Every time I sit down with a Lopez de Heredia wine—whether the entry level Cubillo or a ’47 Bosconia Gran Reserva—I have felt it deserves a kind of celebration, or at least a proper meal. A couple nights ago, Lopez got both.
A friend of mine who used to work with me at Little’s Wine invited me to share in the experience of her ’81 Bosconia Gran Reserva—a wine even Maria Lopez de Heredia feels is among her favorite of all the Bosconias in her extensive collection which dates back to the earlier part of the last century. Another friend contributed the ’81 Tondonia Gran Reserva Blanco to offer up a white wine from the same vintage.
For those who are less familiar with this winery, it is an estate in Rioja alta that dates back to the late 1800’s, when Don Raphael Lopez de Heredia came upon these soils, fell in love and began to grow grapes. He was one of the first three houses in all of Rioja to produce wine. Unlike the hundreds that exist today, little has changed about the way this estate makes wine. You quite literally feel you are taking a step back in time, tasting what wine would have been a hundred years ago.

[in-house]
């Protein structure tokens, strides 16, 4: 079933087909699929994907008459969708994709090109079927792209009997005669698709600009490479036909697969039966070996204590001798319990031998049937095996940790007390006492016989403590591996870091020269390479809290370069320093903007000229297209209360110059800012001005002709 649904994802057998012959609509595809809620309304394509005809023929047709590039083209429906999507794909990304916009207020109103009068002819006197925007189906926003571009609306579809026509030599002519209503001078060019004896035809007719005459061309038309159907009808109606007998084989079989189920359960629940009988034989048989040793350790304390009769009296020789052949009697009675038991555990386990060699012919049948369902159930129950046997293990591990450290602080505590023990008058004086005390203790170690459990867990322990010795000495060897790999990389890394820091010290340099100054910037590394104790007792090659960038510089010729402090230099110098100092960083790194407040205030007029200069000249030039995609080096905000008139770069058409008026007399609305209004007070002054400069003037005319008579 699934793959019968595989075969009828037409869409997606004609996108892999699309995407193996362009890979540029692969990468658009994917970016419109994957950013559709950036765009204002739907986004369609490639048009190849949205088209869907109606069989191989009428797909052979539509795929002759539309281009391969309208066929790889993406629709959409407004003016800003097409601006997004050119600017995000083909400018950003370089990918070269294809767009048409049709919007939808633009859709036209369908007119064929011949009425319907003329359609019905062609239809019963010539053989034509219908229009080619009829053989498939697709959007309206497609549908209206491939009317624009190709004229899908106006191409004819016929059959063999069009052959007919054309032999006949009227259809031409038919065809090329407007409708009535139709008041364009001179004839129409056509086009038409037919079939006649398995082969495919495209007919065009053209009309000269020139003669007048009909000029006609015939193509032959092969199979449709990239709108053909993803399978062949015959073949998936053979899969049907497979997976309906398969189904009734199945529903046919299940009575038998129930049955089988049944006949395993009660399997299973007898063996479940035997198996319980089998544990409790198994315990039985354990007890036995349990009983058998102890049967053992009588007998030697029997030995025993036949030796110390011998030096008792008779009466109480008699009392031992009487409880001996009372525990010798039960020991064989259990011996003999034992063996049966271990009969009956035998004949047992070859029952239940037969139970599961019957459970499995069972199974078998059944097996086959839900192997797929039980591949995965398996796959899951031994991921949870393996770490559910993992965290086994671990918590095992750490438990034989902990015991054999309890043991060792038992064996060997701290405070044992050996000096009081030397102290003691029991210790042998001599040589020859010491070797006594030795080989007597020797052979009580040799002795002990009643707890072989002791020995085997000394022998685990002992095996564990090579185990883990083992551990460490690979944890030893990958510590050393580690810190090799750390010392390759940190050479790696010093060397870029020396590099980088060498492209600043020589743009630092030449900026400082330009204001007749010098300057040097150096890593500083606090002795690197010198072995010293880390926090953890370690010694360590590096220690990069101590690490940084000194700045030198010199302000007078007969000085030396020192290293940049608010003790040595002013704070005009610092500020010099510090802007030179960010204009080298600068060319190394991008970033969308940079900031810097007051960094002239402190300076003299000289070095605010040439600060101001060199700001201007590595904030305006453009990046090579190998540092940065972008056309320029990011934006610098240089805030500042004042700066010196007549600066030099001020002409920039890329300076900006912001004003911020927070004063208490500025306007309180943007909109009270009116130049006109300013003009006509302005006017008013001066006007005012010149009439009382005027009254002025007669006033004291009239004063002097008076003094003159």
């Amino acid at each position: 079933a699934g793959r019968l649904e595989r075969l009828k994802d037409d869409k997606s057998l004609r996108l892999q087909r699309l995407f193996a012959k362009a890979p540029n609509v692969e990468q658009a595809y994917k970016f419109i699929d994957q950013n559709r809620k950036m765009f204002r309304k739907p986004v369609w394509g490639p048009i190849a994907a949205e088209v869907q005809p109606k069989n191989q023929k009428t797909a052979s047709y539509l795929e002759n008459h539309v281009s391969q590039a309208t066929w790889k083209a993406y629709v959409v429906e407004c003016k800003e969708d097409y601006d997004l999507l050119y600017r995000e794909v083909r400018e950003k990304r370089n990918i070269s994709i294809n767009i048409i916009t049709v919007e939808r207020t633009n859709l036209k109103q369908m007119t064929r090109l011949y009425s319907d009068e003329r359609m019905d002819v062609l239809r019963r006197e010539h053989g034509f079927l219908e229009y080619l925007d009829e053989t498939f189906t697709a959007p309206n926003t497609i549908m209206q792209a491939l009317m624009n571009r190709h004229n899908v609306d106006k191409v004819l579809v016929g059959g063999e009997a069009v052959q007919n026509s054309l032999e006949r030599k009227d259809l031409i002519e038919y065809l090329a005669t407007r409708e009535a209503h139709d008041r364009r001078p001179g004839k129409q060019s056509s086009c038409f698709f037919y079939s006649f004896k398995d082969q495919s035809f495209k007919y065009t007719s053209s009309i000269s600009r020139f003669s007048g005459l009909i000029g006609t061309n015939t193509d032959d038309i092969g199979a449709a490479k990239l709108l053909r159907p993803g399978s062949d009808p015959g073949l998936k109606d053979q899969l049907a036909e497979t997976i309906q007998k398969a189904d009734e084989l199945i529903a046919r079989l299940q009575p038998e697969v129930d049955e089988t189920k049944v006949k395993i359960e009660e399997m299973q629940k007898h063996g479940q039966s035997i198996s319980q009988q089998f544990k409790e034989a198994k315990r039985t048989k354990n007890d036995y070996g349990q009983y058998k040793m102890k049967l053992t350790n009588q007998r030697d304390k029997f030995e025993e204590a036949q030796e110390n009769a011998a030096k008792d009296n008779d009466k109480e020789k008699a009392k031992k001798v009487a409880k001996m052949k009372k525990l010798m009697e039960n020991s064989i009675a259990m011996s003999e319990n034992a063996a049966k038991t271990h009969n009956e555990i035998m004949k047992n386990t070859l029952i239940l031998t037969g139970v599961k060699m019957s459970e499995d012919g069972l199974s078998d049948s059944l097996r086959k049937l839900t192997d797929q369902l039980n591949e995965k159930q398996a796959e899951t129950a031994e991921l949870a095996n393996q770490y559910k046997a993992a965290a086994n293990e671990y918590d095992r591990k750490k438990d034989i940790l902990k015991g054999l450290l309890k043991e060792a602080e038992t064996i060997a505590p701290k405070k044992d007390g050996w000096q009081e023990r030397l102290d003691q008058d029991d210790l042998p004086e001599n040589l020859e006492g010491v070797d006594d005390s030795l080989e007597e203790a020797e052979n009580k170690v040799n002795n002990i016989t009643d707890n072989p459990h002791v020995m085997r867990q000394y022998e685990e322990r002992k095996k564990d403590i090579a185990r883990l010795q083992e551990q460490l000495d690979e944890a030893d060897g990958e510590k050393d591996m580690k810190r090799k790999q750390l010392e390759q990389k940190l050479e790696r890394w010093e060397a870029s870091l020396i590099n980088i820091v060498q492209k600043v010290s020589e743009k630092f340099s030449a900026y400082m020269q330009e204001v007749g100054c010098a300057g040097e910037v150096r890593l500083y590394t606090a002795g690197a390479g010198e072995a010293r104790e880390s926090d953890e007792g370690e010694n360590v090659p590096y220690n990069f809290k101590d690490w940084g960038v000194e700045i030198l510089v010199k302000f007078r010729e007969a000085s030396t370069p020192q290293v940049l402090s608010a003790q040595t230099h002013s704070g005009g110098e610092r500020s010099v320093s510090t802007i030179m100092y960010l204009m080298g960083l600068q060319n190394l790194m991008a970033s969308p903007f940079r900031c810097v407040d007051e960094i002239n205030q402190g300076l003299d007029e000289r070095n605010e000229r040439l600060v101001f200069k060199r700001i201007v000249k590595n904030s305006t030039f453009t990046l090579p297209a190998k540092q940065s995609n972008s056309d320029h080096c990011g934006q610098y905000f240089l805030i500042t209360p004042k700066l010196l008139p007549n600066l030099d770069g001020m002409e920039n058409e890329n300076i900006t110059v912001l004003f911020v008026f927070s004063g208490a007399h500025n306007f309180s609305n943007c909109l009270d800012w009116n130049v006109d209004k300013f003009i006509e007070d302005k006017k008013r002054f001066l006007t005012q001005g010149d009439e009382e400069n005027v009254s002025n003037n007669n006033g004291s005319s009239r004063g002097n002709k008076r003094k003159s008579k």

Lopez wine is an experience. Such a memorable experience, in fact, that several have been known to fall helplessly into its entrancing grasp. Eric Asimov of the New York Times, David Rosengarten, not to mention several random bloggers such as myself have been taken aback by Lopez’ exceptional, sometimes surprising and always breath-taking disposition in their wines. Few other wines have accumulated such near obsessive accounts for its scintillating singularity.
An epic meal was created to pair with these and other notable wines at Colt & Gray—fast becoming my new standard hang out in Denver. Here, the cocktails are genius, the décor refined and the food doing its best to keep up with the finest of ‘comfortable’ pubs in New York. In my humble opinion, they’re killin’ it.